This is another way that people can afford homes but it means that after the mortgage term finishes, the loan is still outstanding, therefore you wouldn’t own your home. Interest-only mortgages have become more difficult to get approved, with other solutions such as Help to Buy mortgages becoming more popular.

lower payments

Putting down a larger deposit will considerably lower the monthly payments, or extending the term length can always bring the payment down. 

It is also possible with some mortgages to make overpayments so that you can pay the mortgage off quicker, reducing the amount of overall interest that is paid.

Average mortgage cost (including interest)

The average total mortgage repayment in the UK, based on the average house price and average mortgage rates, would be between £285,000 and £385,000 – this is dependant on whether housing prices and interest rates increase or decrease however. Therefore, it’s vital that you keep track of current pricing trends when it comes to considering a mortgage.

Furthermore, the current average mortgage debt in the UK is currently around £130,000, with an average monthly repayment of around £700. The average outstanding mortgage term in the UK is 20 years.

The total cost of a mortgage includes a number of factors, including the amount of loan, the mortgage term, interest rate and any fees for arranging the mortgage (if applicable).

For example, some mortgage brokers charge fees, whilst others such as Boon Brokers don’t charge any client fees, which is a cost-effective solution without any compromise on quality.

When you are provided with a mortgage illustration, the provider will show you exactly how much you will be paying off over the full term of the mortgage. 

To see the difference in how the term length and interest rates affect the overall cost, using the average house price indicated by HM Land Registry of £227,000 these are the overall costs:

25 years with interest rate of 1.70% = £284,247 (which includes £54,247 in interest)

30 years with interest rate of 1.70% = £295,522 (which includes £65,522 in interest)

25 years with interest rate of 4.33% = £381,018 (which includes £151,018 in interest)

As you can see from these calculations, the high-interest rate of 4.33% that is typical for someone with bad credit, would result in paying nearly £100,000 more over a 25-year period. Based on the 1.70% interest rate, by choosing a 30-year term rather than a 25-year term, there would be over £10,000 more interest to be paid. 

Many homebuyers do not fully consider how much interest they will be paying off on a mortgage, as the interest rate seems quite small. However, a mortgage is a huge sum of money and 25 or 30 years is a long time to pay interest on a loan, which is why the interest accumulates to such a significant amount.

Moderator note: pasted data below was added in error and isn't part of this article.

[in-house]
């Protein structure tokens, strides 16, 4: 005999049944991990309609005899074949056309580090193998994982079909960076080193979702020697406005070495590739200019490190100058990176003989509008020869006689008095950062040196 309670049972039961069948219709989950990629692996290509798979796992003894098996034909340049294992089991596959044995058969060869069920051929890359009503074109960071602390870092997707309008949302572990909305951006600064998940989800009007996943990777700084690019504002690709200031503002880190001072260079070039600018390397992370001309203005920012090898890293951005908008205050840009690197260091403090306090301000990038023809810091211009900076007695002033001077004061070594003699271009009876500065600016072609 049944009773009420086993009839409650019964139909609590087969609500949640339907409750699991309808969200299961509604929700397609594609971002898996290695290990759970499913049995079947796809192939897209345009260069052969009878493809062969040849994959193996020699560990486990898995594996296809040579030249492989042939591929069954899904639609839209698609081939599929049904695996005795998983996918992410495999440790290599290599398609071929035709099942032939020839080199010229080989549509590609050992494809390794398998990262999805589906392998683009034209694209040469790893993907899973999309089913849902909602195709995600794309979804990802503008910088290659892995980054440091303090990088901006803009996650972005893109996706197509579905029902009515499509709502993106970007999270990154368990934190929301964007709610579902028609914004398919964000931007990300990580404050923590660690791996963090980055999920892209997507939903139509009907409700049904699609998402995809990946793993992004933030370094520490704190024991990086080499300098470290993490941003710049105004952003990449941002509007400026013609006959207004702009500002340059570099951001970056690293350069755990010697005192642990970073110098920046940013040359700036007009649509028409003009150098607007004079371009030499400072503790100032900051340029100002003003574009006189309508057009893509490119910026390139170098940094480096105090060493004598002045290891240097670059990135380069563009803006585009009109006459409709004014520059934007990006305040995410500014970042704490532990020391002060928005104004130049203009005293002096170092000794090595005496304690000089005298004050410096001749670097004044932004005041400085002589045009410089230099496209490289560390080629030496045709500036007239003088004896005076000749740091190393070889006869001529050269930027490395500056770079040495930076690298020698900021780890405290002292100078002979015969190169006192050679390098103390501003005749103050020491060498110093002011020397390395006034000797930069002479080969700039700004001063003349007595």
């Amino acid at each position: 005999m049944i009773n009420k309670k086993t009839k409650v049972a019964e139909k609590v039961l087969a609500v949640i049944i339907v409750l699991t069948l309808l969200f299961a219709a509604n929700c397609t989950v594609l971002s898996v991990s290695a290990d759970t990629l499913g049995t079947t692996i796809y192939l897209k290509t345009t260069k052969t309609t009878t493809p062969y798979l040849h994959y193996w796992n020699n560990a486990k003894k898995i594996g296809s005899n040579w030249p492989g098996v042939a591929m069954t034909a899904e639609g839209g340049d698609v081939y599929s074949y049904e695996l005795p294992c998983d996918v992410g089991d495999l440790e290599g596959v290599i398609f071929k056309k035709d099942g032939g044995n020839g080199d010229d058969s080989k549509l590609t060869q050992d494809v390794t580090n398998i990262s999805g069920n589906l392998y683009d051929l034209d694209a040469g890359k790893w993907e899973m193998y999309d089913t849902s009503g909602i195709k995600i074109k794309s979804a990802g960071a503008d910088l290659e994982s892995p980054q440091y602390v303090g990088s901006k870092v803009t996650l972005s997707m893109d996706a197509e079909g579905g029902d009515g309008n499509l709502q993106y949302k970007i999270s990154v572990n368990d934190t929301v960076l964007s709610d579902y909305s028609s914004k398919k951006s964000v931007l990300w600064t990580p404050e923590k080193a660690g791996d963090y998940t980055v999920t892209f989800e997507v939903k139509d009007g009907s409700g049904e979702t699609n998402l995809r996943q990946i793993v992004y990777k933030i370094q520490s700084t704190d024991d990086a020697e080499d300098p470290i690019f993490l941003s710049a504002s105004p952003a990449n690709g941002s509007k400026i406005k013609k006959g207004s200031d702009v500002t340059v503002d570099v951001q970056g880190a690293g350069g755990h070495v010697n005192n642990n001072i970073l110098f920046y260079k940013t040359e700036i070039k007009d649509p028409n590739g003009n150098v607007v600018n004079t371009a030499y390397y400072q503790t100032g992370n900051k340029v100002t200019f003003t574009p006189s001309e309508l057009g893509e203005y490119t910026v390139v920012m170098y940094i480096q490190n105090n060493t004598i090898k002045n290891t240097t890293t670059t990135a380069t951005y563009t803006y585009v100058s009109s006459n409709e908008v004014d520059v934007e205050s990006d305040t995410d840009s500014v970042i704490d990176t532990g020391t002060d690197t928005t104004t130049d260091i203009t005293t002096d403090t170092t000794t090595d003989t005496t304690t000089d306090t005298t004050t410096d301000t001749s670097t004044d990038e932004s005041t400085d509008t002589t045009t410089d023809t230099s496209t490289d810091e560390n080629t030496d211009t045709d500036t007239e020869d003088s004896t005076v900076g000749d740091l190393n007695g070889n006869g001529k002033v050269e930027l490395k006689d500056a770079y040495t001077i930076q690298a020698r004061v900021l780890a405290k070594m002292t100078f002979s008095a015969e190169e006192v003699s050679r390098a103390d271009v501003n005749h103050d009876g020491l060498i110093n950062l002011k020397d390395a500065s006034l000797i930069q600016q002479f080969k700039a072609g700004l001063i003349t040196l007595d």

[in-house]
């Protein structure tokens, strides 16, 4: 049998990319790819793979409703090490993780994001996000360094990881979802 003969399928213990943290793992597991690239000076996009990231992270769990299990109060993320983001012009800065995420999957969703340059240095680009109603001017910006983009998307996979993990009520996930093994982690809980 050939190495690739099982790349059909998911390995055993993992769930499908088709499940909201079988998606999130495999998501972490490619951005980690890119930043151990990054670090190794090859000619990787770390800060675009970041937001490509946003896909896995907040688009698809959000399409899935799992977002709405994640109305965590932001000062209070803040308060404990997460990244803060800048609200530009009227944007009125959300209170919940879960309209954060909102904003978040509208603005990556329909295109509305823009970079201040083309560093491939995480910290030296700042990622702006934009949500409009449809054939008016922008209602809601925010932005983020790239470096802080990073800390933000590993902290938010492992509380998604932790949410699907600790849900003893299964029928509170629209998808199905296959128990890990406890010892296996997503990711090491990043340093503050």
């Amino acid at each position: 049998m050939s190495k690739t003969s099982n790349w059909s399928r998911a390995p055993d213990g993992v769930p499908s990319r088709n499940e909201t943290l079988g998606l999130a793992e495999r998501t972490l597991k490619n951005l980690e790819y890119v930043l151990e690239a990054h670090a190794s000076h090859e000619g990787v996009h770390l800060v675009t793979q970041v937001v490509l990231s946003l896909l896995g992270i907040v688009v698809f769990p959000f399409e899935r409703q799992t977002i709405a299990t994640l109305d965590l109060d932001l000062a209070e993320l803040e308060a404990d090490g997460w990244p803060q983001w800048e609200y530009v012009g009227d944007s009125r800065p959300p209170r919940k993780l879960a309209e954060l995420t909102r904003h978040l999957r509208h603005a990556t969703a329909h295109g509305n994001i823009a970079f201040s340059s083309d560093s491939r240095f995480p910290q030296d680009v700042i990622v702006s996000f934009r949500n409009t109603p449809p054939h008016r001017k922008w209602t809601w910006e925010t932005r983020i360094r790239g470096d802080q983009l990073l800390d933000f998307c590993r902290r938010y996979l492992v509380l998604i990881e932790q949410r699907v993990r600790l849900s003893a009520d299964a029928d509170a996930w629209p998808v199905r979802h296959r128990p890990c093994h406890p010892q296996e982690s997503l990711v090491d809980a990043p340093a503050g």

So, that gives you an insight into how critical it is to find the lowest mortgage rate possible and that it is often a better option to spend some time improving your credit score in order to ensure you are not paying much higher amounts of interest over the term.


Before applying for a mortgage, you should check your credit score to look for any issues that may impact the interest rates that you are eligible for. Saving up a bigger deposit and choosing a smaller loan term will also help to ensure that you are not paying as high a total amount of interest.

There are some ways you can help to boost your credit score before you apply for a mortgage, such as updating your records on the electoral roll and ensuring you make your payments on time. Your debt-to-credit ratio will be taken into account, so paying off any credit cards can significantly improve your credit score. If you have any missed payments or have CCJs then it may be better to wait until these are cleared from your credit history, so that you can get approved for a mortgage with a lower interest rate.


The cost of mortgages varies greatly depending on the variables outlined above but the good news is that there are plenty of options available to suit people’s different circumstances. There are solutions for homebuyers who want to be able to afford a home, or for those who are looking to ensure that their overall interest amount is as low as possible. 

For people who would otherwise struggle to afford a home, the option to choose a longer-term can be their best solution. However, for those looking to keep interest payments to a complete minimum, a shorter-term and finding the lowest possible interest rate is the best solution for that situation.

If you would like any advice on the available mortgage solutions for your requirements, call Boon Brokers today.

Gerard BoonB.A. (Hons), CeMAP, CeRER

Gerard is a co-founder and partner of Boon Brokers. Having studied many areas of financial services at the University of Leeds, and following completion of his CeMAP and CeRER qualifications, Gerard has acquired a vast knowledge of the mortgage, insurance and equity release industry.